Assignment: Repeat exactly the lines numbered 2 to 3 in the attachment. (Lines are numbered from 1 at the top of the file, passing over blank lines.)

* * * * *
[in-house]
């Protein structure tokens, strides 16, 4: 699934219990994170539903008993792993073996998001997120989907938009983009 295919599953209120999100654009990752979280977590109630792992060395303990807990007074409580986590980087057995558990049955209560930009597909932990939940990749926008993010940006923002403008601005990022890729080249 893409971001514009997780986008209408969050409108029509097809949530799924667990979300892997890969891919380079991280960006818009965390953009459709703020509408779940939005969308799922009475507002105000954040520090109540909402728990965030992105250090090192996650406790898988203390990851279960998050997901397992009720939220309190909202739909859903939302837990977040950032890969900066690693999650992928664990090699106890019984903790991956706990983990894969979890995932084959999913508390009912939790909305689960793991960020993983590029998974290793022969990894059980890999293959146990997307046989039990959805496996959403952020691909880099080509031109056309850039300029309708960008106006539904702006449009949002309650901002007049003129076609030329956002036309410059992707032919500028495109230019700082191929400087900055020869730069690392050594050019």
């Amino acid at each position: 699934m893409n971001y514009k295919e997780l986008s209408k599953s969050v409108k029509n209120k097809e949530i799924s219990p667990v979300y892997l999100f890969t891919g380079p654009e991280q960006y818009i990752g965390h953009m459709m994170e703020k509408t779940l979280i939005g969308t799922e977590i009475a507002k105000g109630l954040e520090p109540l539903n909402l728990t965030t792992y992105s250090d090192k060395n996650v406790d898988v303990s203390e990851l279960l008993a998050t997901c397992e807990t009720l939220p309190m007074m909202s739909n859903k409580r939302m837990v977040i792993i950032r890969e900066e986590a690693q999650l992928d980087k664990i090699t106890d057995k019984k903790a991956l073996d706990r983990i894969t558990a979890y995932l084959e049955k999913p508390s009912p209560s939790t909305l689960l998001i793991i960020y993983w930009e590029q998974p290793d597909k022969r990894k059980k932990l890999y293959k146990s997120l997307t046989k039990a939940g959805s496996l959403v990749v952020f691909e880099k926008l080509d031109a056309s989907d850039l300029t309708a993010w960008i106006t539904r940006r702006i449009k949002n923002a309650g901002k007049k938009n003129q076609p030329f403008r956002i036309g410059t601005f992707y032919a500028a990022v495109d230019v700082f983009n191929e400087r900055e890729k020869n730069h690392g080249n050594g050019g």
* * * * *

């Protein structure tokens, strides 16, 4: 699934219990994170539903008993792993073996998001997120989907938009983009 295919599953209120999100654009990752979280977590109630792992060395303990807990007074409580986590980087057995558990049955209560930009597909932990939940990749926008993010940006923002403008601005990022890729080249 893409971001514009997780986008209408969050409108029509097809949530799924667990979300892997890969891919380079991280960006818009965390953009459709703020509408779940939005969308799922009475507002105000954040520090109540909402728990965030992105250090090192996650406790898988203390990851279960998050997901397992009720939220309190909202739909859903939302837990977040950032890969900066690693999650992928664990090699106890019984903790991956706990983990894969979890995932084959999913508390009912939790909305689960793991960020993983590029998974290793022969990894059980890999293959146990997307046989039990959805496996959403952020691909880099080509031109056309850039300029309708960008106006539904702006449009949002309650901002007049003129076609030329956002036309410059992707032919500028495109230019700082191929400087900055020869730069690392050594050019």
């Amino acid at each position: 699934m893409n971001y514009k295919e997780l986008s209408k599953s969050v409108k029509n209120k097809e949530i799924s219990p667990v979300y892997l999100f890969t891919g380079p654009e991280q960006y818009i990752g965390h953009m459709m994170e703020k509408t779940l979280i939005g969308t799922e977590i009475a507002k105000g109630l954040e520090p109540l539903n909402l728990t965030t792992y992105s250090d090192k060395n996650v406790d898988v303990s203390e990851l279960l008993a998050t997901c397992e807990t009720l939220p309190m007074m909202s739909n859903k409580r939302m837990v977040i792993i950032r890969e900066e986590a690693q999650l992928d980087k664990i090699t106890d057995k019984k903790a991956l073996d706990r983990i894969t558990a979890y995932l084959e049955k999913p508390s009912p209560s939790t909305l689960l998001i793991i960020y993983w930009e590029q998974p290793d597909k022969r990894k059980k932990l890999y293959k146990s997120l997307t046989k039990a939940g959805s496996l959403v990749v952020f691909e880099k926008l080509d031109a056309s989907d850039l300029t309708a993010w960008i106006t539904r940006r702006i449009k949002n923002a309650g901002k007049k938009n003129q076609p030329f403008r956002i036309g410059t601005f992707y032919a500028a990022v495109d230019v700082f983009n191929e400087r900055e890729k020869n730069h690392g080249n050594g050019g």